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The arrest of Julian Assange is an existential threat to journalism

April 13, 2019 at 11:43 am

A protester holds a banner reading “Free Speech – Except War Crimes” during a protest outside Westminster Magistrates court, in London, United Kingdom on 11 April 2019. [Kate Green – Anadolu Agency]

Julian Assange, the publisher of WikiLeaks, was hauled by force out the Ecuadorian embassy in London on Thursday. British secret police snatched him at the invitation of the embassy, which had revoked Assange’s asylum, first granted in 2012.

Despite pretence that the arrest pertains to a minor bail-jumping charge – which would normally result in a fine – Assange’s lawyers soon established the real reason for the virtual kidnapping: US President Donald Trump’s Secretary of State, former CIA director Mike Pompeo, wanted it to happen.

The US is calling for Assange’s extradition to a country of which he is not even a citizen, after pursuing him for more than a decade. The US, then, is continuing to spread its dead hand over the globe. Meanwhile the British government – and even the judge who dealt with the initial hearing yesterday – is sending a signal that it wants to continue the UK’s traditional post-war role as a vassal state of the US empire.

The US has now unsealed its indictment against Assange. Although establishment media lackeys mindlessly parroted the US Justice Department’s press release, claiming that Assange is being accused of “hacking,” as the Intercept’s Glenn Greenwald’s close reading of the actual indictment convincingly showed, this is not at all true.

Julian Assange gestures to the media from a police vehicle on his arrival at Westminster Magistrates court on April 11, 2019 in London, England. [Jack Taylor/Getty Images]

Julian Assange gestures to the media from a police vehicle on his arrival at Westminster Magistrates court on April 11, 2019 in London, England. [Jack Taylor/Getty Images]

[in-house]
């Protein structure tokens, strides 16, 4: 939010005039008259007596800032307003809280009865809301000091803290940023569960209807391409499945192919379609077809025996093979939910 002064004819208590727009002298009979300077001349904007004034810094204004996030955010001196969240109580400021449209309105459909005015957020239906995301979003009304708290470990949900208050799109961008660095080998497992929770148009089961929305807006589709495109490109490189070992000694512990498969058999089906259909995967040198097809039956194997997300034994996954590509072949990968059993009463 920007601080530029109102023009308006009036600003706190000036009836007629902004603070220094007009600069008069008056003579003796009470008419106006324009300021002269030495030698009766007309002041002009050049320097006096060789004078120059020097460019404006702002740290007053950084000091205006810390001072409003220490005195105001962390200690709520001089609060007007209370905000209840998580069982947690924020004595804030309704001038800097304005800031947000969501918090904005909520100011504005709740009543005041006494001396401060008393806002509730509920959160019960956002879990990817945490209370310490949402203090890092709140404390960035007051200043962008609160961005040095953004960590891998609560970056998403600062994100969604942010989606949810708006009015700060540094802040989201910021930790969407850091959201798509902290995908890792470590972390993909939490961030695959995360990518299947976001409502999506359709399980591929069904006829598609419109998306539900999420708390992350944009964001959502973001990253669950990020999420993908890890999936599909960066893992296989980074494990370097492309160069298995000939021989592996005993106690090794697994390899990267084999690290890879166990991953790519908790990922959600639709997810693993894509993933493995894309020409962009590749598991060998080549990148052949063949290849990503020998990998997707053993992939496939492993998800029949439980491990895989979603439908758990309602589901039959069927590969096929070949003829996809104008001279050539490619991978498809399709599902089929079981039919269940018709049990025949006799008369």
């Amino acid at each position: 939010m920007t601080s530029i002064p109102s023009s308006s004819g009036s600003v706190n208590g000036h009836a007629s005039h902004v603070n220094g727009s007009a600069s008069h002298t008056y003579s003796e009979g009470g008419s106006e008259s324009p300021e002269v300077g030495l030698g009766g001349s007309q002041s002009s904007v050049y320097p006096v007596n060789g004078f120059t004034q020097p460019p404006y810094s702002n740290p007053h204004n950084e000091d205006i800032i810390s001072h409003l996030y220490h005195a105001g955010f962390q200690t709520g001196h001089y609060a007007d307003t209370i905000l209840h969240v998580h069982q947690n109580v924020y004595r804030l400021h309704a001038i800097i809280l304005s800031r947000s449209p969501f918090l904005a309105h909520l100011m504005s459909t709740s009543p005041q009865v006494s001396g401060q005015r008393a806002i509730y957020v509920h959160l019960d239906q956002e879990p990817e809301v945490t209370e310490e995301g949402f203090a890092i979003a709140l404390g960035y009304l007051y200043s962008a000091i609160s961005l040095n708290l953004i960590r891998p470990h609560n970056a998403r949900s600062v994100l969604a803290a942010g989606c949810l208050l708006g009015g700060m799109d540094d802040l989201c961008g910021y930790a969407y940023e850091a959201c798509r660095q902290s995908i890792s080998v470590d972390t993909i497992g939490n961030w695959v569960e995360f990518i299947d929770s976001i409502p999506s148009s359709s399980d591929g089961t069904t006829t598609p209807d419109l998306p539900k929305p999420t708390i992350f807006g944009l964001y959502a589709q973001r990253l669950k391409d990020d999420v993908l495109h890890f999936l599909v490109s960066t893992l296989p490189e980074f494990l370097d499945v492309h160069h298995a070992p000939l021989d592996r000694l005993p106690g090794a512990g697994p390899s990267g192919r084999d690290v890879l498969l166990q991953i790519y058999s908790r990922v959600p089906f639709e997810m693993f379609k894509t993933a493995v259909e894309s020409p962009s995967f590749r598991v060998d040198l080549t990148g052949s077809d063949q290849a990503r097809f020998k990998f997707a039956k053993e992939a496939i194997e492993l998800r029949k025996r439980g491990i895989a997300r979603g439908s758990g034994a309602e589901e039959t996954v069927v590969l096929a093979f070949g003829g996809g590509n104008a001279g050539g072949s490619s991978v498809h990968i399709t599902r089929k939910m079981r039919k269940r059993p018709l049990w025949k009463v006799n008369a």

“The indictment, in numerous other passages, plainly conflates standard newsroom best practices with a criminal conspiracy,” Greenwald wrote in an article with his colleague Micah Lee. The Trump administration is seeking to criminalise “completely lawful and standard” techniques of investigative journalism, the article shows.

These include basic modern tools such as encrypted messaging services and secure file transmission methods. Yet the document even seeks to outlaw more fundamental practices of investigative journalism, such as protecting the identity of sources who are likely to face repercussions for leaking sensitive documents.

Furthermore, the secrets that WikiLeaks revealed to the world, which never should have been kept hidden in the first place, are legion. These include several very important stories relating to Palestine, some of which I have reported on myself.

READ: US charges Assange after London arrest ends 7 years in Ecuador embassy

We therefore owe WikiLeaks a great debt. The whistle-blowing site has revealed the truth about the US empire’s crimes all over the world, including US military video footage which exposed brutal US war crimes in Iraq and Afghanistan. It has revealed the dirty secrets that powerful people all over the world did not want us to know. This has included those of powerful people in Russia, contrary to the delusions of “Russiagate” conspiracy theorists.

Julian Assange now likely faces a several-year-long legal battle to resist this anti-democratic extradition request by the US. As the long-running, disgusting, and still continuing persecution of Chelsea Manning by US authorities shows, Assange will not receive a fair trial and is highly likely to be tortured and ill-treated in US prison.

Manning was the whistle-blower who leaked the massive trove of US embassy cables to WikiLeaks in the first place. She now languishes once again in prison, unjustly, the victim of a vindictive and cruel global empire.